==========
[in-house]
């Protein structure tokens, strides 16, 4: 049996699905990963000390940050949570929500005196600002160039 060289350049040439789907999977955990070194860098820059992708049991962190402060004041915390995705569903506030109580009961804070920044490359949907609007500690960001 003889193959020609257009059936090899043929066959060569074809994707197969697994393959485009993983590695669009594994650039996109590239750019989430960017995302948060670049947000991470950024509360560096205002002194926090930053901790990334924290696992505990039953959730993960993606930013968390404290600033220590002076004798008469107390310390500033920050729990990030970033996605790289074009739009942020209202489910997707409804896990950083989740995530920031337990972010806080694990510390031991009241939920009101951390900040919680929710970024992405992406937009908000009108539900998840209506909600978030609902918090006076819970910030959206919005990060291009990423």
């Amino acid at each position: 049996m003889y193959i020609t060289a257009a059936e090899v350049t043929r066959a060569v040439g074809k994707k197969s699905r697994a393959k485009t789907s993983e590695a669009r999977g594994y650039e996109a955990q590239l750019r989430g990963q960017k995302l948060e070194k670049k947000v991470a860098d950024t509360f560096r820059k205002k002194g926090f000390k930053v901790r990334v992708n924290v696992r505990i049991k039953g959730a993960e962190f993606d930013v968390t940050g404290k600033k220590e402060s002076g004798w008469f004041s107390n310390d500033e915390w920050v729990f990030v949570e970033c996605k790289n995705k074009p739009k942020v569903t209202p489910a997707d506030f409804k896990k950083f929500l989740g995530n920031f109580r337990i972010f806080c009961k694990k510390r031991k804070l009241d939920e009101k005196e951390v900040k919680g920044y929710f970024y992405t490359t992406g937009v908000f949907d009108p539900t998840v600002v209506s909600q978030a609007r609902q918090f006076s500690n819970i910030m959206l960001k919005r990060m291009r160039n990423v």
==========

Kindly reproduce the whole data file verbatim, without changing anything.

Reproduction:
[in-house]
């Protein structure tokens, strides 16, 4: 049996699905990963000390940050949570929500005196600002160039 060289350049040439789907999977955990070194860098820059992708049991962190402060004041915390995705569903506030109580009961804070920044490359949907609007500690960001 003889193959020609257009059936090899043929066959060569074809994707197969697994393959485009993983590695669009594994650039996109590239750019989430960017995302948060670049947000991470950024509360560096205002002194926090930053901790990334924290696992505990039953959730993960993606930013968390404290600033220590002076004798008469107390310390500033920050729990990030970033996605790289074009739009942020209202489910997707409804896990950083989740995530920031337990972010806080694990510390031991009241939920009101951390900040919680929710970024992405992406937009908000009108539900998840209506909600978030609902918090006076819970910030959206919005990060291009990423």
């Amino acid at each position: 049996m003889y193959i020609t060289a257009a059936e090899v350049t043929r066959a060569v040439g074809k994707k197969s699905r697994a393959k485009t789907s993983e590695a669009r999977g594994y650039e996109a955990q590239l750019r989430g990963q960017k995302l948060e070194k670049k947000v991470a860098d950024t509360f560096r820059k205002k002194g926090f000390k930053v901790r990334v992708n924290v696992r505990i049991k039953g959730a993960e962190f993606d930013v968390t940050g404290k600033k220590e402060s002076g004798w008469f004041s107390n310390d500033e915390w920050v729990f990030v949570e970033c996605k790289n995705k074009p739009k942020v569903t209202p489910a997707d506030f409804k896990k950083f929500l989740g995530n920031f109580r337990i972010f806080c009961k694990k510390r031991k804070l009241d939920e009101k005196e951390v900040k919680g920044y929710f970024y992405t490359t992406g937009v908000f949907d009108p539900t998840v600002v209506s909600q978030a609007r609902q918090f006076s500690n819970i910030m959206l960001k919005r990060m291009r160039n990423v």